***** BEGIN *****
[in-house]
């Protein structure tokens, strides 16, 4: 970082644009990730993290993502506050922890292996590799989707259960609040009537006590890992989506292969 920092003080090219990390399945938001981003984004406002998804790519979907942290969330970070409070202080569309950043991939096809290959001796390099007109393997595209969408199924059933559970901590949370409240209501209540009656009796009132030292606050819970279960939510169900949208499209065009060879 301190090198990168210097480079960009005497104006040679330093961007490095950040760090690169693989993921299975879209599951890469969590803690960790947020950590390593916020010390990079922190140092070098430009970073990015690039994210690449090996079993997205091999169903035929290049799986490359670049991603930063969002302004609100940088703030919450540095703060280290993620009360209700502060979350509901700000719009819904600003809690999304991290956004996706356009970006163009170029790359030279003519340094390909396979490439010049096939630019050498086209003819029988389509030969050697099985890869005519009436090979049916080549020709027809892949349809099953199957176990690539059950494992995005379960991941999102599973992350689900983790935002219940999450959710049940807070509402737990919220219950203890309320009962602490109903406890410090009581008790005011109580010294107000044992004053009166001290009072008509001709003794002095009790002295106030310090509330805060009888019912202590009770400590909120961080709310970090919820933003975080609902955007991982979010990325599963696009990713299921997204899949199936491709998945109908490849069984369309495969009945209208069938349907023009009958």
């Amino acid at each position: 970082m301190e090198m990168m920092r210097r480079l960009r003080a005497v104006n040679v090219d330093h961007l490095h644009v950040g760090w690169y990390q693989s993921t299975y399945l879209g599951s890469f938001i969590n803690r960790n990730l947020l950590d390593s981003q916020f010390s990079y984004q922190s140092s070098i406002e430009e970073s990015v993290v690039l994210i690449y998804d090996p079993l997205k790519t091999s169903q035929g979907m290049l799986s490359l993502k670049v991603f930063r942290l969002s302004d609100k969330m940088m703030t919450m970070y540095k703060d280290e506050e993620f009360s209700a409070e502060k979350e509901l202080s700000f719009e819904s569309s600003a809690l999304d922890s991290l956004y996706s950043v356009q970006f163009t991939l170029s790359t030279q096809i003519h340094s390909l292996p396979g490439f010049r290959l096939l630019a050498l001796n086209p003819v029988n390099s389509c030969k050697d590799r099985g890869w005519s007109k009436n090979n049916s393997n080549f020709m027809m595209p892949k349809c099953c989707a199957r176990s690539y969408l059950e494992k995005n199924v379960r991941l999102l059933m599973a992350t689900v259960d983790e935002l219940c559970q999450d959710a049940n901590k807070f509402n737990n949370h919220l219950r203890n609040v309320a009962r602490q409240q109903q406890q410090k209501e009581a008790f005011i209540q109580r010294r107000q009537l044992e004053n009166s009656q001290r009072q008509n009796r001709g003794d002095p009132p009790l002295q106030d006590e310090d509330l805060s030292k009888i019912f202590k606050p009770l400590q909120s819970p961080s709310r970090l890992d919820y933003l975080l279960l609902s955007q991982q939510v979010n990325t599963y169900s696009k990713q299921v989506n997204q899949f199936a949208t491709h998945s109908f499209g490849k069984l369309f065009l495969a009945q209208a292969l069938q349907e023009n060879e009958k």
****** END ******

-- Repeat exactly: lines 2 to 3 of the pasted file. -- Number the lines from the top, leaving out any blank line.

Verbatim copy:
């Protein structure tokens, strides 16, 4: 970082644009990730993290993502506050922890292996590799989707259960609040009537006590890992989506292969 920092003080090219990390399945938001981003984004406002998804790519979907942290969330970070409070202080569309950043991939096809290959001796390099007109393997595209969408199924059933559970901590949370409240209501209540009656009796009132030292606050819970279960939510169900949208499209065009060879 301190090198990168210097480079960009005497104006040679330093961007490095950040760090690169693989993921299975879209599951890469969590803690960790947020950590390593916020010390990079922190140092070098430009970073990015690039994210690449090996079993997205091999169903035929290049799986490359670049991603930063969002302004609100940088703030919450540095703060280290993620009360209700502060979350509901700000719009819904600003809690999304991290956004996706356009970006163009170029790359030279003519340094390909396979490439010049096939630019050498086209003819029988389509030969050697099985890869005519009436090979049916080549020709027809892949349809099953199957176990690539059950494992995005379960991941999102599973992350689900983790935002219940999450959710049940807070509402737990919220219950203890309320009962602490109903406890410090009581008790005011109580010294107000044992004053009166001290009072008509001709003794002095009790002295106030310090509330805060009888019912202590009770400590909120961080709310970090919820933003975080609902955007991982979010990325599963696009990713299921997204899949199936491709998945109908490849069984369309495969009945209208069938349907023009009958």
């Amino acid at each position: 970082m301190e090198m990168m920092r210097r480079l960009r003080a005497v104006n040679v090219d330093h961007l490095h644009v950040g760090w690169y990390q693989s993921t299975y399945l879209g599951s890469f938001i969590n803690r960790n990730l947020l950590d390593s981003q916020f010390s990079y984004q922190s140092s070098i406002e430009e970073s990015v993290v690039l994210i690449y998804d090996p079993l997205k790519t091999s169903q035929g979907m290049l799986s490359l993502k670049v991603f930063r942290l969002s302004d609100k969330m940088m703030t919450m970070y540095k703060d280290e506050e993620f009360s209700a409070e502060k979350e509901l202080s700000f719009e819904s569309s600003a809690l999304d922890s991290l956004y996706s950043v356009q970006f163009t991939l170029s790359t030279q096809i003519h340094s390909l292996p396979g490439f010049r290959l096939l630019a050498l001796n086209p003819v029988n390099s389509c030969k050697d590799r099985g890869w005519s007109k009436n090979n049916s393997n080549f020709m027809m595209p892949k349809c099953c989707a199957r176990s690539y969408l059950e494992k995005n199924v379960r991941l999102l059933m599973a992350t689900v259960d983790e935002l219940c559970q999450d959710a049940n901590k807070f509402n737990n949370h919220l219950r203890n609040v309320a009962r602490q409240q109903q406890q410090k209501e009581a008790f005011i209540q109580r010294r107000q009537l044992e004053n009166s009656q001290r009072q008509n009796r001709g003794d002095p009132p009790l002295q106030d006590e310090d509330l805060s030292k009888i019912f202590k606050p009770l400590q909120s819970p961080s709310r970090l890992d919820y933003l975080l279960l609902s955007q991982q939510v979010n990325t599963y169900s696009k990713q299921v989506n997204q899949f199936a949208t491709h998945s109908f499209g490849k069984l369309f065009l495969a009945q209208a292969l069938q349907e023009n060879e009958k």